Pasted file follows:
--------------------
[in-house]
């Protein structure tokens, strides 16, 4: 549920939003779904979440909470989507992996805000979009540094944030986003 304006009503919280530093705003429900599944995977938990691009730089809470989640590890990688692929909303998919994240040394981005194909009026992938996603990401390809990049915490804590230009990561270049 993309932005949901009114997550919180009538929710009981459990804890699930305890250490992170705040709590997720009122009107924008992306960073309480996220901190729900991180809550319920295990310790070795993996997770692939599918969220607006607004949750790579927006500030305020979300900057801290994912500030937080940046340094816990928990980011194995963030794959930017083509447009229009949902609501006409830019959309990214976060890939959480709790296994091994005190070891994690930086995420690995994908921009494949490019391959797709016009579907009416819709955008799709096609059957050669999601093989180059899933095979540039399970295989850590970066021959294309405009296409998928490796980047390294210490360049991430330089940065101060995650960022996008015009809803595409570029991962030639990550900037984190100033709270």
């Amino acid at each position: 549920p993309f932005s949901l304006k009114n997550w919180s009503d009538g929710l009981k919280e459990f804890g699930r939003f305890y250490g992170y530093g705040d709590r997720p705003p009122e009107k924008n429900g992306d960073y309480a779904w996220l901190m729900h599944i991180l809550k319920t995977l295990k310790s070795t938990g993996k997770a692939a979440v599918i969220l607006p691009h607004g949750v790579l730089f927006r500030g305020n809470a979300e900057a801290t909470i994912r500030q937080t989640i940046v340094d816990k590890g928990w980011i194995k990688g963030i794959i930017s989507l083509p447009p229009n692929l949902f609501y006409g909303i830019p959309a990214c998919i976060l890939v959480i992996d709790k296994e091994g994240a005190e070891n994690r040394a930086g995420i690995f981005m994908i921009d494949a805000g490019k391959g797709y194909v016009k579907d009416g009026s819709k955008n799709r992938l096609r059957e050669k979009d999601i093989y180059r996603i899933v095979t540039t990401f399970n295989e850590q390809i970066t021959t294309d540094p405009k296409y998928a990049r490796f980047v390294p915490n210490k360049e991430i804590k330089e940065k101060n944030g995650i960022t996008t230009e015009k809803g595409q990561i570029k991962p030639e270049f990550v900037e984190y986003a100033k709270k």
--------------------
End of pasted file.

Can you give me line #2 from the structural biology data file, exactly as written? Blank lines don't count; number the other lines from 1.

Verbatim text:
């Protein structure tokens, strides 16, 4: 549920939003779904979440909470989507992996805000979009540094944030986003 304006009503919280530093705003429900599944995977938990691009730089809470989640590890990688692929909303998919994240040394981005194909009026992938996603990401390809990049915490804590230009990561270049 993309932005949901009114997550919180009538929710009981459990804890699930305890250490992170705040709590997720009122009107924008992306960073309480996220901190729900991180809550319920295990310790070795993996997770692939599918969220607006607004949750790579927006500030305020979300900057801290994912500030937080940046340094816990928990980011194995963030794959930017083509447009229009949902609501006409830019959309990214976060890939959480709790296994091994005190070891994690930086995420690995994908921009494949490019391959797709016009579907009416819709955008799709096609059957050669999601093989180059899933095979540039399970295989850590970066021959294309405009296409998928490796980047390294210490360049991430330089940065101060995650960022996008015009809803595409570029991962030639990550900037984190100033709270």